'Many a spear, dawn cold to the touch, we wave them high but the poet's harp won't raise the fallen warriors, whilst the buzzards, winging sombrely over the plain, will bear tidings to the vulture, how he plucked and ate, how he and the jackal made short work of the dead ...'
'Domine, Domine!'
De Payens felt a hand on his thigh. He glanced down at the wide-eyed woman, her stricken face, her iron-grey hair charred and singed.
'Domine.' Her lips hardly moved. She pointed to the church door. 'We own a wine shop with a small vineyard behind it. The soldiers came. They took my husband and put him beneath the wine press and turned it until his head cracked like a nut, blood and brains seeping out to mingle with our wine. Domine, why did they do that?'
'Demons!' De Payens stroked her brow gently. 'Demons incarnate. The world is thronged with them.' He ushered the woman away, aware of how the noise in the church was settling, then returned to his guard and wondered what to do. A scorched, tattered figure came stumbling across the bailey, screaming:
'Christ and His Holy Sepulchre!'
De Payens waved him forward. The man staggered up the steps and crouched just within the doorway, gulping like a thirsty dog from a pannier of water a womanbrought. When he had slaked his thirst, he peered up at de Payens.
'God curse you all,' he muttered. 'Parts of the city are burning. They claim that assassins sent by the Old Man of the Mountain are responsible.'
'Why?' de Payens asked.
'God knows!' The man rose and stumbled towards him. He grasped the horse's bridle, frenetic eyes glaring up at the Templar.
'The city is knee deep in dismembered corpses, the ground is sticky and jellied with blood. Men like you--'
De Payens moved quickly, turning his horse even as his sword blocked the swift lunge by the knife hidden in the man's right hand. The weapon went clattering along the floor. Women screamed in terror; men sprang to their feet, shouting warnings. De Payens hooked the tip of his sword under the man's chin, forcing him back into the light. His assailant didn't beg; the close-set eyes in that nut-brown face never wavered.
'How did you know?' he whispered.
'You are right-handed, but you used your left for the bridle.' De Payens searched the man's face: intelligent, purposeful, with a snub nose, full mouth and firm chin. 'Why?' he asked.
'Killers!' the man replied. 'Killers bound for hell for this day's work. You must all confront the Gates of Death and meet the Janitors of the Shadowlands.'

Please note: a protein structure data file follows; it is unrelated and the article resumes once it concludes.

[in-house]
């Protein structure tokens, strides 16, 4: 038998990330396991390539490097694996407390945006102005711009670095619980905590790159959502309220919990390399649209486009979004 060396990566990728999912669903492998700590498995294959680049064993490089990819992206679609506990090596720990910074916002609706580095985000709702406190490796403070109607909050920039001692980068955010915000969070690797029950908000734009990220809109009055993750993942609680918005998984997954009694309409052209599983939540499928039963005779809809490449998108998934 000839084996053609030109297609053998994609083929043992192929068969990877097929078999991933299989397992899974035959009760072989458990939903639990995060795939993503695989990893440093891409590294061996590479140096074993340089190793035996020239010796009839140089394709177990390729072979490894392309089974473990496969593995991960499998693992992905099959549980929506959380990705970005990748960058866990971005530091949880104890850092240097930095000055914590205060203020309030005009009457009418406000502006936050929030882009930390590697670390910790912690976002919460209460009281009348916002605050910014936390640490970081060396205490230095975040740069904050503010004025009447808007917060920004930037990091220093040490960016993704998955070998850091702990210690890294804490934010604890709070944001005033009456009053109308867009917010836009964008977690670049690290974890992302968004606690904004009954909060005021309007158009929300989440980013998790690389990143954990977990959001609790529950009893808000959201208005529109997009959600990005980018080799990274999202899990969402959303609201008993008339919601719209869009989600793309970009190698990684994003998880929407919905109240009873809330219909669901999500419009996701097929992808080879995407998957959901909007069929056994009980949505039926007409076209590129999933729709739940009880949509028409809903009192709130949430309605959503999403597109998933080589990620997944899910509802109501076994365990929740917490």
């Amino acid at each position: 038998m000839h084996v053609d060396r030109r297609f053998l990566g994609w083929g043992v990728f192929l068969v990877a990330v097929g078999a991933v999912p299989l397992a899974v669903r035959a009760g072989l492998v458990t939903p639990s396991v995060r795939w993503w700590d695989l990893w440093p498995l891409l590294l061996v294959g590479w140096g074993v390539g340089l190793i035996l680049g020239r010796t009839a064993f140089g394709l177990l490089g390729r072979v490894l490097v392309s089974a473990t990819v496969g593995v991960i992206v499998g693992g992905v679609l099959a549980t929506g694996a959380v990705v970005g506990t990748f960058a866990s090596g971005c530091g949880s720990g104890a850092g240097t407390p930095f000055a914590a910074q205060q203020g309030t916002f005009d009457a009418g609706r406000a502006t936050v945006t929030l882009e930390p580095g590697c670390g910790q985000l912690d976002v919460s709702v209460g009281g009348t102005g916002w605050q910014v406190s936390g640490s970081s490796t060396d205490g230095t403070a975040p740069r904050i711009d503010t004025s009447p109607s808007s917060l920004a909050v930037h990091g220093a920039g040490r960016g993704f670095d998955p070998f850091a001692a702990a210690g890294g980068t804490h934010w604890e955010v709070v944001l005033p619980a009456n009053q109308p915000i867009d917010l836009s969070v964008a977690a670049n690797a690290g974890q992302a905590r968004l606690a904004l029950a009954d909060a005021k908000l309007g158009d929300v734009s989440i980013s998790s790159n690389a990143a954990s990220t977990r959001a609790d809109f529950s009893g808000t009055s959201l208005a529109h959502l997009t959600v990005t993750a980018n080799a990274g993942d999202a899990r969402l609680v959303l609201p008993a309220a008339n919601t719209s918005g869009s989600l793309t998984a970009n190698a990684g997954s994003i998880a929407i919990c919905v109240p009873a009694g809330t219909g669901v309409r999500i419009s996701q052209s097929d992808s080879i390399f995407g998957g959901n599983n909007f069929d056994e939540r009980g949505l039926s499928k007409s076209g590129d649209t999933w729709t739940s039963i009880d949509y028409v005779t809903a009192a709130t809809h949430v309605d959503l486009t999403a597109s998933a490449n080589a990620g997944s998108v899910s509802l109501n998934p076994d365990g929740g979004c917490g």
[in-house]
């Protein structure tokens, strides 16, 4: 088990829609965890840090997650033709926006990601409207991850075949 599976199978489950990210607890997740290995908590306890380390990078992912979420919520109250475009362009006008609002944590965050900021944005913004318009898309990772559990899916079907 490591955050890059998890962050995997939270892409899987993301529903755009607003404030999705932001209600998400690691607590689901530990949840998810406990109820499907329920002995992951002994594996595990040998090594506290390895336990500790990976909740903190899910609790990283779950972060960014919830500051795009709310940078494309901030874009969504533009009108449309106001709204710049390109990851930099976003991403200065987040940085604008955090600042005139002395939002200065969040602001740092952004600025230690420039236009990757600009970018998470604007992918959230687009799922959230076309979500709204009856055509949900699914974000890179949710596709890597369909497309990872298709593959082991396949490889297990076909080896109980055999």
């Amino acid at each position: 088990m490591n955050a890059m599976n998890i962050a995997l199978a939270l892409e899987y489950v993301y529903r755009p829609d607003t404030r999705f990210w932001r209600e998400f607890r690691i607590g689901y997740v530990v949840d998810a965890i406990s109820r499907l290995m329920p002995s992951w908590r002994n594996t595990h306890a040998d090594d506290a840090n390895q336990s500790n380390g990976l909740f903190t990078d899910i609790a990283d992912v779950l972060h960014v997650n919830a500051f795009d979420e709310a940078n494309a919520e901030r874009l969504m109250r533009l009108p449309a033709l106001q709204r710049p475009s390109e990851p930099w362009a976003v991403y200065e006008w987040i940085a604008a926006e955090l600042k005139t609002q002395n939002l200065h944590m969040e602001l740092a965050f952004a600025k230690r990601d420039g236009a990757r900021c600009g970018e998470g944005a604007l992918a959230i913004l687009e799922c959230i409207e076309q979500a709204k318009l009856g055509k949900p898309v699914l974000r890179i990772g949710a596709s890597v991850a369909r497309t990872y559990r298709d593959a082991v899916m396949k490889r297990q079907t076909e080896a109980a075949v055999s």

'A quotation from the Book of Job,' de Payens retorted. 'You are a scholar, a clerk?'
'A physician who has seen enough of killing to glut himself for many a lifetime.'
De Payens lowered his sword.
'Then pick up your dagger and get behind me. I am no demon, not yet at least.'
The man slid past him into the darkness of the church. De Payens tensed, straining his ear for any sound of a fresh attack. Instead the man came to stand beside him, sheathing his dagger as he whispered:
'A terror of the twilight, blinded and bloated with blood, stalks the city in his livery of lion skins. Behind him trail the shackles of death. Whole legions he takes ...'
De Payens stared down at him.
'You sound more like a priest than a physician.'
Screams carried across the great bailey. Three figures rounded the corner, running towards the church, hastening like shadows under the sun, tripping over corpses, glancing fearfully over their shoulders. They had almost reached the steps of the church when their pursuer appeared, garbed in white, head shrouded in a hood. Mayele! He trotted his horse across the bailey, then paused. He glimpsed Edmund, but made no sign of recognition. Instead, he coolly raised his Saracen horn bow, notched, loosed, then notched again. Each arrow sped like a curse, swift and fatal. Two of the men twisted as the shafts took them deep in the back; the third, a clutch of jewellery in his fist, was halfway up the steps, but Mayele was a deadly archer. The shaft sliced thefleeing man in the back of the neck, its barb breaking and shattering his soft sweaty throat. He collapsed in a gargle of blood as Mayele serenely guided his horse across the square, then reined in, grinning up at de Payens.
'They were infidels, corpse-plunderers.'
'What proof?'
Mayele pointed to the third man.
'He had stolen a pyx.'
'It's not a pyx.' De Payens gestured with his sword. 'It's jewellery. He was fleeing for sanctuary, innocent, Philip, as are so many who have died today.'
'Innocent, guilty?' Mayele hooked the bow over the horn of his saddle. 'Who can judge but God? Let him decide ...'
THE TEMPLAR MAGICIAN. Copyright © 2009 by Paul Doherty. All rights reserved. For information, address St. Martin's Press, 175 Fifth Avenue, New York, N.Y. 10010.